11 October 2019

A Brexit extension is still possible even if the UK and the EU sign off on a deal next week, says Georgina Wright.

Has Boris Johnson’s meeting with Leo Varadkar increased the prospects of a new agreement? A pathway toward a deal is possible – as a joint statement declared after the prime minister held talks with the Taoiseach – by the end of October. Talks look set to be held over the weekend in Brussels. If they are successful, the UK and EU could agree a new deal by next week’s EU Council. Even then, however, the UK Parliament and the European Parliament would still need to approve the deal. And until that happens, all outcomes remain on the table: a deal, an extension and no deal.

A short extension might be necessary even if the UK and EU reach a deal next week

The first test will be whether UK and EU negotiators can agree a new legal text. If they succeed, the UK government and EU leaders could endorse it at next week’s EU Council.

Then comes the approval stage. If EU leaders are comfortable with the deal, then MEPs are unlikely to object. But the process in Westminster could be more complicated. With time running out, the UK and EU could agree a short delay to ensure this can be achieved; the government may also be more willing to ask for one if it can badge it as a ‘technical extension’.

A Brexit extension is also likely if the UK and EU fail to reach a deal

In September, backbenchers took steps to legislate on an Article 50 extension by passing the EU Withdrawal (No.2) Act – compelling the prime minister to request a delay until 31 January 2020 if Parliament has not approved an exit on 31 October.

However, the prime minister has made clear he is against a further extension – and believes the EU should oppose one too. But the EU is unlikely to do so. First, the EU has said it would be open to a further delay. Second, it does not want to carry the blame for a no-deal fallout. Finally, it is also likely to consider the EU Withdrawal (No.2) Act legally watertight – and a sufficient basis for a UK request for an extension even if the government’s preference would be for it not to happen.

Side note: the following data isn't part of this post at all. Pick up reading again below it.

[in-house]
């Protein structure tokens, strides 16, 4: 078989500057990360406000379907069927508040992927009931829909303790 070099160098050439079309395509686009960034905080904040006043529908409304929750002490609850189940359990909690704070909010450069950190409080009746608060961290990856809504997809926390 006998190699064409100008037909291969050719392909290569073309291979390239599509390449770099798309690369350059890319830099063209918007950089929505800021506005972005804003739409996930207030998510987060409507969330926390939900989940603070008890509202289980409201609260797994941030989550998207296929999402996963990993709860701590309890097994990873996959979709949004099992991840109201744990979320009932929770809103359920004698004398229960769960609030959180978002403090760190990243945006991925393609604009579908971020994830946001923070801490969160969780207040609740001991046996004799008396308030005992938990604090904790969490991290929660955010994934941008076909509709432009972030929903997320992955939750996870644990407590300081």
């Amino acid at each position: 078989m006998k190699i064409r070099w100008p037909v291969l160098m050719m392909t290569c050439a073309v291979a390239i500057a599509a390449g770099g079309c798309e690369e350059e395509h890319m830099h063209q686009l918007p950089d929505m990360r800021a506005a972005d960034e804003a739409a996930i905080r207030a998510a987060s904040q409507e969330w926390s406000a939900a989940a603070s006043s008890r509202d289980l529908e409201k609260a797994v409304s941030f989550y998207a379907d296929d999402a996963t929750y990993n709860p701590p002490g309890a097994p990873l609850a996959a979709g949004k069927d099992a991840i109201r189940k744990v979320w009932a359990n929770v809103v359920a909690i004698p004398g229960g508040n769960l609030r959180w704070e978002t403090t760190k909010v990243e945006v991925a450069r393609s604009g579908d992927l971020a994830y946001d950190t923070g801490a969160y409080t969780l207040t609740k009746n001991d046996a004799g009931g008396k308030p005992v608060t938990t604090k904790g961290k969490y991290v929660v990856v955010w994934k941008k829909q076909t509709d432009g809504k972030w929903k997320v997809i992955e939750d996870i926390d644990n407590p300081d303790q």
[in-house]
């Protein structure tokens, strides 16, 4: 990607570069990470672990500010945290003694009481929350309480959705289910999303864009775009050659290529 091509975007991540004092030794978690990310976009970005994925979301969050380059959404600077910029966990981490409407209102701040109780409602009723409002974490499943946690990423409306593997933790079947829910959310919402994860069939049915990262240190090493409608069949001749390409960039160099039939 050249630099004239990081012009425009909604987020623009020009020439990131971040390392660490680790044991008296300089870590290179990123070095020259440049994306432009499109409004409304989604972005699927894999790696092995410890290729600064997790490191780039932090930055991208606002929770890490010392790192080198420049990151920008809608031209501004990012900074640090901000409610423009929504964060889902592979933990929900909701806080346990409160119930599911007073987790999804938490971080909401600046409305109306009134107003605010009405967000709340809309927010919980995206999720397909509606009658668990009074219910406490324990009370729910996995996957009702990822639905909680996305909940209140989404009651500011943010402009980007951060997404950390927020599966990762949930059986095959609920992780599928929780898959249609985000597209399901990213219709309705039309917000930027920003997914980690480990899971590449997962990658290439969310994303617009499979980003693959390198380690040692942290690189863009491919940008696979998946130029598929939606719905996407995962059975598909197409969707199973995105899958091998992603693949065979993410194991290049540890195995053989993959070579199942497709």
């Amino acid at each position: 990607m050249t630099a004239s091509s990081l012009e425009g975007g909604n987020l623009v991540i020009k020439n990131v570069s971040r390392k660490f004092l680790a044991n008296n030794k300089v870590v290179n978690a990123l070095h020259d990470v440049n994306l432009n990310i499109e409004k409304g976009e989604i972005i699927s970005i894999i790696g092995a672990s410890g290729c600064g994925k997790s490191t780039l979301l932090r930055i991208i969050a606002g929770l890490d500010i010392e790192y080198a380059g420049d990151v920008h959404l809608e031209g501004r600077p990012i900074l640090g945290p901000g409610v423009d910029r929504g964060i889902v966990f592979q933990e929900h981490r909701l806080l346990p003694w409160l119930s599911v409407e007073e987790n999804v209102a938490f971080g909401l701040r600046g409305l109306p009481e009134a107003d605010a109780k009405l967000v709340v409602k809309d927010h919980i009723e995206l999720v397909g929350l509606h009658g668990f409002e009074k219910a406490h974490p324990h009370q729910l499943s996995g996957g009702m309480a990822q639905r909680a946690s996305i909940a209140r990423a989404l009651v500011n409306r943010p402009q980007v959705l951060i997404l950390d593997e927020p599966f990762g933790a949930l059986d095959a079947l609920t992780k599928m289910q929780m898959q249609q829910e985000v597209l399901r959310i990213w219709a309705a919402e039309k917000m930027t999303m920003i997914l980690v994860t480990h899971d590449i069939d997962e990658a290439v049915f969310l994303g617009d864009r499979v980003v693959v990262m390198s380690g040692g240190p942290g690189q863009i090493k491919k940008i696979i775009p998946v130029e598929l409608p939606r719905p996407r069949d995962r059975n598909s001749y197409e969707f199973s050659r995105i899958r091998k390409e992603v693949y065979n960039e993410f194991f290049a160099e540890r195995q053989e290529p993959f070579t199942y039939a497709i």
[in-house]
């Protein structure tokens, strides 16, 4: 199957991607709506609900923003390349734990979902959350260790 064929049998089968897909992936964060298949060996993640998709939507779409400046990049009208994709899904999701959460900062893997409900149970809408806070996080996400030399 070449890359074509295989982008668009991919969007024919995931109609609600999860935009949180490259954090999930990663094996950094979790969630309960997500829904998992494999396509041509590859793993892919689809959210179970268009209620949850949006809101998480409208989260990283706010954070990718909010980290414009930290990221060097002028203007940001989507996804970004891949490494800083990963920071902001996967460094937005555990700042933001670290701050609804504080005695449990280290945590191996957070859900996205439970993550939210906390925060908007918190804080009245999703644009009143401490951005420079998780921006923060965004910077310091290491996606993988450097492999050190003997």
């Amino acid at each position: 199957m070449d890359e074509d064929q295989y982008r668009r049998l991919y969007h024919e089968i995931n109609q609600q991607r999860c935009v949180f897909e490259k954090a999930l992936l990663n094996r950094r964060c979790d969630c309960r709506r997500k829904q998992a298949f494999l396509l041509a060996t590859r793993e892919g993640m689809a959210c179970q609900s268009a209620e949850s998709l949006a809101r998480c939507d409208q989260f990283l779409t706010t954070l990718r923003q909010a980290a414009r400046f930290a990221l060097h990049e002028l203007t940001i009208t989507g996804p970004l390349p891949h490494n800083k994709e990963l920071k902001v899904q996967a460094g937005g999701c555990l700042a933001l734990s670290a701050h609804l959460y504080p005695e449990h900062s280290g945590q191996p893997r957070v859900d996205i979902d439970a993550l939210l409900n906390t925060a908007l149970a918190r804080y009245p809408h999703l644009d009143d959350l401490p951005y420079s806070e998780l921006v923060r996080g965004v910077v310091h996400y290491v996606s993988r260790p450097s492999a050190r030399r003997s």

The EU27 have yet to agree the length and conditions of a Brexit extension

The EU27 have yet to decide the terms of this third Brexit extension, but are united on three fronts.

First, they do not want Brexit to dominate the EU agenda – especially as a new Commission is about to start – so will want to make sure this is the last extension.

Second, the UK will need to appoint a commissioner and a second judge to the European Court of Justice if it is to remain a member state past January 2020.

Finally, the EU27 will want to make sure the UK continues to act in good faith in EU discussions – a key concern, for example, is around the EU’s multi-annual financial framework, which will come into play on 1 January 2021. Discussions are ongoing and are likely to be wrapped up over the summer 2020. As a member state, the UK has a veto over the budget, so EU leaders may want the UK to have left by the time the vote takes place.

The terms of the Brexit extension could be agreed later than the October Council

The EU and UK could agree an extension at the October EU Council – but this presupposes that the prime minister is willing to discuss the terms and conditions at next week’s meeting. But the EU Withdrawal (No.2) Act. only requires the Prime Minister to seek an extension after the European Council. These terms would need to be decided at the level of EU leaders.

Andrea Leadsom, the business secretary, has suggested the prime minister would send two letters on 19 October – one requesting a Brexit extension and the other making clear that he disagrees with that request. If this were to happen, the EU27 are likely to suggest a summit later in the week commencing 21 October to give the UK – through Parliament or perhaps the courts – enough time to argue over, and settle, any disputes over the prime minister’s interpretation of the EU Withdrawal (No.2) Act. The last thing the EU wants is to intervene directly in the domestic politics of an outgoing member state.

The tunnel may have been entered – but, for now, this does not mean there has been a narrowing of the possible Brexit outcomes.